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Ian Wilson Centre for Regional Economic and Social Research Sheffield Hallam University The Economic Impact of Housing Organisations on the North HSA Value.

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Presentation on theme: "Ian Wilson Centre for Regional Economic and Social Research Sheffield Hallam University The Economic Impact of Housing Organisations on the North HSA Value."— Presentation transcript:

1 Ian Wilson Centre for Regional Economic and Social Research Sheffield Hallam University The Economic Impact of Housing Organisations on the North HSA Value of Housing conference: Wednesday 16 th April 2014

2 introduce the study activities of social housing organisations the economic impact of social housing organisations on the North factors influencing size of economic impact consider Welfare Reforms and their affect on economic impact In this presentation...

3 Introducing the Study

4 economic impact of social housing organisations on the North in 2011/12: − encompass 'day to day' activities − key metrics: expenditure, GVA & employment − direct and 'in-direct' impacts why important… − responds to requests to demonstrate impact − underpin case for housing − add to evidence base − baseline against which to assess change funded by NHC plus 7 case study organisations The Study

5 to provide a comprehensive evidence base sent to 121 organisations each managing c1,000+ properties includes Housing Associations (HAs), Arms Length Management Organisations ( ALMOs) and councils 58 responses: c54% of total turnover questions covered: stock, building, employment, income, expenditure and neighbourhood investment Evidence base: Survey of Northern Housing Organisations

6 A (very quick) overview of social housing organisations activities

7 Managing properties: − just under 1,198,000 dwellings managed Building: − 8,400 new build completions − 58 responding had 3,100 dwellings in development Community investment: − remit covers more than just housing: 'want to do it & business case' − links with key Government policy agendas Core functions which provide economic impact

8 The Economic Impact of Housing Organisation on the North

9 Output expenditure £5,005 million output expenditure into local economies in addition every £1 spent generates a further £1.05 in the supply chain......therefore social housing organisations support £10,269 million total output expenditure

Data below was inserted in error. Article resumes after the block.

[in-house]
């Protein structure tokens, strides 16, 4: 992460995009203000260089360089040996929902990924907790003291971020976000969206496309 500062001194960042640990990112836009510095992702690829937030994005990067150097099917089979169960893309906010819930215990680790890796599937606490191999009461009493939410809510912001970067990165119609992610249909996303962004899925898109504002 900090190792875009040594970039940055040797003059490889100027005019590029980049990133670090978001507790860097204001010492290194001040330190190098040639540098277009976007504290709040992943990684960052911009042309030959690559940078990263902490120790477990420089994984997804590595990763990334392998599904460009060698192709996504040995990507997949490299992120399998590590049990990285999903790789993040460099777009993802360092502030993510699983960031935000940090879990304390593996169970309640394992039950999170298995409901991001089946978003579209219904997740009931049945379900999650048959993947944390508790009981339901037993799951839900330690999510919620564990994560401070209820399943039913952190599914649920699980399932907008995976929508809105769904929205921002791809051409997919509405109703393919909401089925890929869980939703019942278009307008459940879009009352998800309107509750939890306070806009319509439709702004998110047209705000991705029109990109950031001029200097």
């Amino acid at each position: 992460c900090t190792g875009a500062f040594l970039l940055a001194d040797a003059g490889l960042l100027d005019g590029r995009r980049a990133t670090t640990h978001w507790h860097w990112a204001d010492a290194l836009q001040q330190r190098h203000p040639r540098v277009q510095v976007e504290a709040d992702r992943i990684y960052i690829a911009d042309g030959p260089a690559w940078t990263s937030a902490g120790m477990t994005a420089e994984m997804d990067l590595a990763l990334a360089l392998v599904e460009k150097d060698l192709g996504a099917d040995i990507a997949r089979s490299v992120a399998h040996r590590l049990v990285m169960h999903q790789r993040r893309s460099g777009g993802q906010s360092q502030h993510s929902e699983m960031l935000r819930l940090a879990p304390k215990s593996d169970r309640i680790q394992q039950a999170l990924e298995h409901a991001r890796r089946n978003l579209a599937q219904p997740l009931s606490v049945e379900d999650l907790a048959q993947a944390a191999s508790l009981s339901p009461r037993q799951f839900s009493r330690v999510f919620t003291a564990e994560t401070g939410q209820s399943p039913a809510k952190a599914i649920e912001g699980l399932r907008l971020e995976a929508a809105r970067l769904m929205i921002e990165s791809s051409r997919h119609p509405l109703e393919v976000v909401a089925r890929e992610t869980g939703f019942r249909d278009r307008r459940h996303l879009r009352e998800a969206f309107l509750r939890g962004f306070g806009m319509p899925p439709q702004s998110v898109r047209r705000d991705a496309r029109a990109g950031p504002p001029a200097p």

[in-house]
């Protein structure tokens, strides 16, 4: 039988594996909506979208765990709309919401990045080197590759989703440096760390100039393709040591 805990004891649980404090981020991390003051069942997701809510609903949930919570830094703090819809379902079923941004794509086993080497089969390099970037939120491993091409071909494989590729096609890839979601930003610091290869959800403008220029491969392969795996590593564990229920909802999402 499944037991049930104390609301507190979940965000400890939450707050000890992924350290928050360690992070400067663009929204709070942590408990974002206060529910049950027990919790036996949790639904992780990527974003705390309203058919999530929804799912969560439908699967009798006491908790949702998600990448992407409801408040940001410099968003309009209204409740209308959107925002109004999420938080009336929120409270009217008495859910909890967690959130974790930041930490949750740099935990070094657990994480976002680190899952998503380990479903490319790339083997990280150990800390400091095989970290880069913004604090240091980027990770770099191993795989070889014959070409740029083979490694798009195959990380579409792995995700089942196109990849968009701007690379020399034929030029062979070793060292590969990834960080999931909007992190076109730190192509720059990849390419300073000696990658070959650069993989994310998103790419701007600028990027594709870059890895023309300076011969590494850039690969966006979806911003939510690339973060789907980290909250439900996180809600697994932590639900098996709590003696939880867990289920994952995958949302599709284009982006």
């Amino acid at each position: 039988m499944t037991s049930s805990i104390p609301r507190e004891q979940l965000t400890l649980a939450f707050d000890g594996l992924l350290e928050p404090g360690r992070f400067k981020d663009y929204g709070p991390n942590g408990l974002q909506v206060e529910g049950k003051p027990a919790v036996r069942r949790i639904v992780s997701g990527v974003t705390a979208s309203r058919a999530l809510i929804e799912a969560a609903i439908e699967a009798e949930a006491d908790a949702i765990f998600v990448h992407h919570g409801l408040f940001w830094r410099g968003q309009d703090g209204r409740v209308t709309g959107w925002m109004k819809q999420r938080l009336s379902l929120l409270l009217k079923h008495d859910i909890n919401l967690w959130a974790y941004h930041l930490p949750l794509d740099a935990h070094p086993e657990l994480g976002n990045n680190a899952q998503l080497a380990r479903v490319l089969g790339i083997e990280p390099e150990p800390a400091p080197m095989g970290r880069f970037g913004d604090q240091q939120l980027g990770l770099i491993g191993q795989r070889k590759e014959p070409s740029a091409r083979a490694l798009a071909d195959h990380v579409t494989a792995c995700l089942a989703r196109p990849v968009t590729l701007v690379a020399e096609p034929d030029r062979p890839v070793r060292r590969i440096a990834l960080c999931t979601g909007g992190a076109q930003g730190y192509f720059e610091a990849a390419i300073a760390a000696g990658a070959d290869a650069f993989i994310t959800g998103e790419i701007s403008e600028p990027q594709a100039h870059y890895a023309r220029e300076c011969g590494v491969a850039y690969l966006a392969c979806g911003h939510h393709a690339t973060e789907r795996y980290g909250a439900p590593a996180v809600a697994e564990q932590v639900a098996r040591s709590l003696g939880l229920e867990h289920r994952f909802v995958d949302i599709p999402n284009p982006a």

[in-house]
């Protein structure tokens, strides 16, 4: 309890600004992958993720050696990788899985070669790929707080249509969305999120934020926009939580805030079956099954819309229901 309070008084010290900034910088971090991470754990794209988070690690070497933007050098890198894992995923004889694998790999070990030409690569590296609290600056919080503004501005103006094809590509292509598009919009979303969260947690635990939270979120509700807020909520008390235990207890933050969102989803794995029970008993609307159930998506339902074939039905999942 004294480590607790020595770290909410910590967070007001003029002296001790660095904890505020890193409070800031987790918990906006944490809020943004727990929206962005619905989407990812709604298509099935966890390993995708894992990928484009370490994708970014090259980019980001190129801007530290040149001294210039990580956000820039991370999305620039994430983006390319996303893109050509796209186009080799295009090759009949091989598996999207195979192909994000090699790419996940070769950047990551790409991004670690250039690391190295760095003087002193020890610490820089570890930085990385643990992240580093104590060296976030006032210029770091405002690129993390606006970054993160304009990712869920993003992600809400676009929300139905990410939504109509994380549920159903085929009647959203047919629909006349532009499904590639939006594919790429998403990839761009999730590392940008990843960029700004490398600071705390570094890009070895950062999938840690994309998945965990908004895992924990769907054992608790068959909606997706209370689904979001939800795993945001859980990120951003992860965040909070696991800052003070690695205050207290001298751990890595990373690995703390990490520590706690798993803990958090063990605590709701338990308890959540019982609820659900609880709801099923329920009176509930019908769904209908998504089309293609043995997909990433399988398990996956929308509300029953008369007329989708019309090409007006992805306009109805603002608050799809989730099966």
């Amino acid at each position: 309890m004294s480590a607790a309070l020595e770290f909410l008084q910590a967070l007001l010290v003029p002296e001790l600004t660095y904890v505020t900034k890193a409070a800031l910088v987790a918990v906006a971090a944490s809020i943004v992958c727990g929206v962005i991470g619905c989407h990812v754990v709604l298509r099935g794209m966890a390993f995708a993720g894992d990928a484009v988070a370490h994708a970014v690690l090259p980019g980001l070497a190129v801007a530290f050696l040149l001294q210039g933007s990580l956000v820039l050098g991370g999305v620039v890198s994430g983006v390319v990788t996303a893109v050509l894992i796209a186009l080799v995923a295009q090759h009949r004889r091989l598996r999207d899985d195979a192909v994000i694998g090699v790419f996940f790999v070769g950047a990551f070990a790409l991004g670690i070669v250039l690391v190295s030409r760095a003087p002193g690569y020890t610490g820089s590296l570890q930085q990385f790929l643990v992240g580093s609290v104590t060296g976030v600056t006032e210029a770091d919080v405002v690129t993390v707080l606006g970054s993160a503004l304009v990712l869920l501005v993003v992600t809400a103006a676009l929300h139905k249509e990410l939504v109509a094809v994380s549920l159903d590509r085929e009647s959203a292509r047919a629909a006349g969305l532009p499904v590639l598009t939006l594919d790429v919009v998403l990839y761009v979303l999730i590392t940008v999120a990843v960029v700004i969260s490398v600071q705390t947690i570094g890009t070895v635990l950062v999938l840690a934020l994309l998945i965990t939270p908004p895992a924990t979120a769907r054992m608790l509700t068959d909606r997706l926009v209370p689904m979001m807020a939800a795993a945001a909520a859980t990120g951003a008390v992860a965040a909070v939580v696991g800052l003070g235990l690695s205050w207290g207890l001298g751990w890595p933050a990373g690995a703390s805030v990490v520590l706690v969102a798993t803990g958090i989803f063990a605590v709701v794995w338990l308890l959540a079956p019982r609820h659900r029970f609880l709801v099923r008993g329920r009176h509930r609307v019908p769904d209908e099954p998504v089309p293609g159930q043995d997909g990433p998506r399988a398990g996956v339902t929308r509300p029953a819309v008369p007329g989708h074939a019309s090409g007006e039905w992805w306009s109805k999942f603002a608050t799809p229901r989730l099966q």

10 Gross Value Added produce an estimated £1,699 million in Gross Value Added (GVA) this is approximately 0.6 per cent of total Northern GVA including indirect GVA social housing organisations support £4,646 million: 1.4 per cent of total.

11 Employment

12 Direct Impact 'Indirect' Impact Total Impact Output: £millions 5,0055,26410,269 Gross Value Added: £millions 1,6992,9484,646 Employment: (FTEs) 41,60075,200116,900 Economic Impact on the North: summary

13 Factors influencing size of economic impact Income: gross expenditures Procurement: regional sourcing Composition of expenditure: multiplier effect

14 Total 'income' was £6,499 million, of which: Income

15 Procurement Gross expenditure was £6,940 million of which £5,005 million - 72 per cent - was sourced locally recognise responsibility to local communities and potential opportunities afforded to deliver economic, social and environmental objectives e.g's of procurement policies and practices: − panels which include many local suppliers − assist local SMEs to meet criteria to get onto panels − social contracts: e.g. take on apprentices − buying power to influence suppliers

16 Composition of expenditure (1) how organisations spend their money affects the size of the multiplier effect (indirect impact) construction, major repairs, refurbishment = larger effect financial and business services, transport/post/ telecommunications and labour costs = lower effect

17 Composition of expenditure (2)

18 Welfare Reforms: potential affects on economic impact

19 Removal of Spare Room Subsidy/Bedroom Tax – HB paid based on 'need' = reduced entitlement for c240k, who collectively faced £168 million shortfall – impact unclear: evidence increased arrears & collection costs, but not as bad as first thought... Direct Payments – housing benefit paid directly to tenant within Universal Credit – impact unclear: increase in arrears for previously low risk tenants; DPDP DWP figures show 94 per cent rent collected (14 payments) Benefit Cap – cap on total benefits – impact unclear: 'fewer' tenants affected, but those who are arguably least able to deal with a shortfall

20 Welfare Reforms: potential affects on economic impact Income: increased arrears = reduced income Composition of expenditure: − increased rental collection, management, financial awareness... associated with a smaller multiplier effect − how is this achieved?... less work on high multiplier activities such as construction and major repair works? Procurement: likely impact limited; plus e.g. Public Services (Social Value) Act & Localism Act give more weight to local purchasing = less leakage

21 Summary

22 housing organisations are an important component of local economies total impact (direct and indirect) on the North: − output: £10,269 million − GVA: £4,646 million − 116,900 FTE employees housing organisations are faced with considerable 'challenges' which could diminish impact important to consider how decisions affect: income, procurement and composition of expenditure

23 Thank you Reports and video available at: Ian Wilson:


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